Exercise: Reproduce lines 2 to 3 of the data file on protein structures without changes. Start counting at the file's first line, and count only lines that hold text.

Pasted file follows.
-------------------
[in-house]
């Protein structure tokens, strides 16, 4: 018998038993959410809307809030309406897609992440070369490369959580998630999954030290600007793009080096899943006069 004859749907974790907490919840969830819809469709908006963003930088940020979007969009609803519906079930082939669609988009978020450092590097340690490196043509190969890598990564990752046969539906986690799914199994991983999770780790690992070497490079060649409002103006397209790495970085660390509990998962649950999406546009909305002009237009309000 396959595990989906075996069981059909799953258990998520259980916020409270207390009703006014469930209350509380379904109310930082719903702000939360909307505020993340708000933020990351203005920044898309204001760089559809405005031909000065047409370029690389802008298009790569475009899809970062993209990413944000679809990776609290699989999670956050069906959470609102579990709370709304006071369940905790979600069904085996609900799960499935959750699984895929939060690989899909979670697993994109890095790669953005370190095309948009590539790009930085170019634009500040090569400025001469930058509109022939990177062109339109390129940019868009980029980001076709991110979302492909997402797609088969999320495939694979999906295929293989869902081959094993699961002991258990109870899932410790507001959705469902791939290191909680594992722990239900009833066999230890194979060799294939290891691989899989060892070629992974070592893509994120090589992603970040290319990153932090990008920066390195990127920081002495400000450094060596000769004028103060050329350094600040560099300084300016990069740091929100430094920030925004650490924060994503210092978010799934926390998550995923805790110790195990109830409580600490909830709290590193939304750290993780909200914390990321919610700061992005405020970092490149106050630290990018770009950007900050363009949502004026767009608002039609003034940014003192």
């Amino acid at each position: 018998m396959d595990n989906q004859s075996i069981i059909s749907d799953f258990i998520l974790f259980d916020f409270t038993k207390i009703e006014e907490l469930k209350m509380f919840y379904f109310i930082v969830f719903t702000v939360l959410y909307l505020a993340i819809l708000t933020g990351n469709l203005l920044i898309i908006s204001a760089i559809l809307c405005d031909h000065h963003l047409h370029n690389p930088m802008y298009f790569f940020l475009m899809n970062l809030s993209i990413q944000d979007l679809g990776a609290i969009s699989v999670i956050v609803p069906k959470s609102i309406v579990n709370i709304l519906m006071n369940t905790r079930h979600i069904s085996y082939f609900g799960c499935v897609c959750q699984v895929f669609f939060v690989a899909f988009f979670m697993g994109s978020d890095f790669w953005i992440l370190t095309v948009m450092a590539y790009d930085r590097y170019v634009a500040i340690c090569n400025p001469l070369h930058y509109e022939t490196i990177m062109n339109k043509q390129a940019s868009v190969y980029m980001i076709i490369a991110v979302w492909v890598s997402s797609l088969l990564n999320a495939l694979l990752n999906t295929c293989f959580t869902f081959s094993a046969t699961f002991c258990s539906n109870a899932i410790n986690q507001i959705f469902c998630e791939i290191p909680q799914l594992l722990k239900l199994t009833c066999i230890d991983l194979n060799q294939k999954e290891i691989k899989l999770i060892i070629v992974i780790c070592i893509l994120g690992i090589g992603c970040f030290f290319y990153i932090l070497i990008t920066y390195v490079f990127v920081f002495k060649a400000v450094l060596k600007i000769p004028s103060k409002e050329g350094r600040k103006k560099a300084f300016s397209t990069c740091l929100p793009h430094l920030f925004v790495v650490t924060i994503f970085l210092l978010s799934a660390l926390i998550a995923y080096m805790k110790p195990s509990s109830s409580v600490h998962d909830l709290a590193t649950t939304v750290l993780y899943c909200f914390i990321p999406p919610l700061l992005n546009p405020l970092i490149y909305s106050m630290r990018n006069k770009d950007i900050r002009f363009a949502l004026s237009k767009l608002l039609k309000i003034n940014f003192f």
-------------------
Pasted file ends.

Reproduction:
């Protein structure tokens, strides 16, 4: 018998038993959410809307809030309406897609992440070369490369959580998630999954030290600007793009080096899943006069 004859749907974790907490919840969830819809469709908006963003930088940020979007969009609803519906079930082939669609988009978020450092590097340690490196043509190969890598990564990752046969539906986690799914199994991983999770780790690992070497490079060649409002103006397209790495970085660390509990998962649950999406546009909305002009237009309000 396959595990989906075996069981059909799953258990998520259980916020409270207390009703006014469930209350509380379904109310930082719903702000939360909307505020993340708000933020990351203005920044898309204001760089559809405005031909000065047409370029690389802008298009790569475009899809970062993209990413944000679809990776609290699989999670956050069906959470609102579990709370709304006071369940905790979600069904085996609900799960499935959750699984895929939060690989899909979670697993994109890095790669953005370190095309948009590539790009930085170019634009500040090569400025001469930058509109022939990177062109339109390129940019868009980029980001076709991110979302492909997402797609088969999320495939694979999906295929293989869902081959094993699961002991258990109870899932410790507001959705469902791939290191909680594992722990239900009833066999230890194979060799294939290891691989899989060892070629992974070592893509994120090589992603970040290319990153932090990008920066390195990127920081002495400000450094060596000769004028103060050329350094600040560099300084300016990069740091929100430094920030925004650490924060994503210092978010799934926390998550995923805790110790195990109830409580600490909830709290590193939304750290993780909200914390990321919610700061992005405020970092490149106050630290990018770009950007900050363009949502004026767009608002039609003034940014003192």
């Amino acid at each position: 018998m396959d595990n989906q004859s075996i069981i059909s749907d799953f258990i998520l974790f259980d916020f409270t038993k207390i009703e006014e907490l469930k209350m509380f919840y379904f109310i930082v969830f719903t702000v939360l959410y909307l505020a993340i819809l708000t933020g990351n469709l203005l920044i898309i908006s204001a760089i559809l809307c405005d031909h000065h963003l047409h370029n690389p930088m802008y298009f790569f940020l475009m899809n970062l809030s993209i990413q944000d979007l679809g990776a609290i969009s699989v999670i956050v609803p069906k959470s609102i309406v579990n709370i709304l519906m006071n369940t905790r079930h979600i069904s085996y082939f609900g799960c499935v897609c959750q699984v895929f669609f939060v690989a899909f988009f979670m697993g994109s978020d890095f790669w953005i992440l370190t095309v948009m450092a590539y790009d930085r590097y170019v634009a500040i340690c090569n400025p001469l070369h930058y509109e022939t490196i990177m062109n339109k043509q390129a940019s868009v190969y980029m980001i076709i490369a991110v979302w492909v890598s997402s797609l088969l990564n999320a495939l694979l990752n999906t295929c293989f959580t869902f081959s094993a046969t699961f002991c258990s539906n109870a899932i410790n986690q507001i959705f469902c998630e791939i290191p909680q799914l594992l722990k239900l199994t009833c066999i230890d991983l194979n060799q294939k999954e290891i691989k899989l999770i060892i070629v992974i780790c070592i893509l994120g690992i090589g992603c970040f030290f290319y990153i932090l070497i990008t920066y390195v490079f990127v920081f002495k060649a400000v450094l060596k600007i000769p004028s103060k409002e050329g350094r600040k103006k560099a300084f300016s397209t990069c740091l929100p793009h430094l920030f925004v790495v650490t924060i994503f970085l210092l978010s799934a660390l926390i998550a995923y080096m805790k110790p195990s509990s109830s409580v600490h998962d909830l709290a590193t649950t939304v750290l993780y899943c909200f914390i990321p999406p919610l700061l992005n546009p405020l970092i490149y909305s106050m630290r990018n006069k770009d950007i900050r002009f363009a949502l004026s237009k767009l608002l039609k309000i003034n940014f003192f």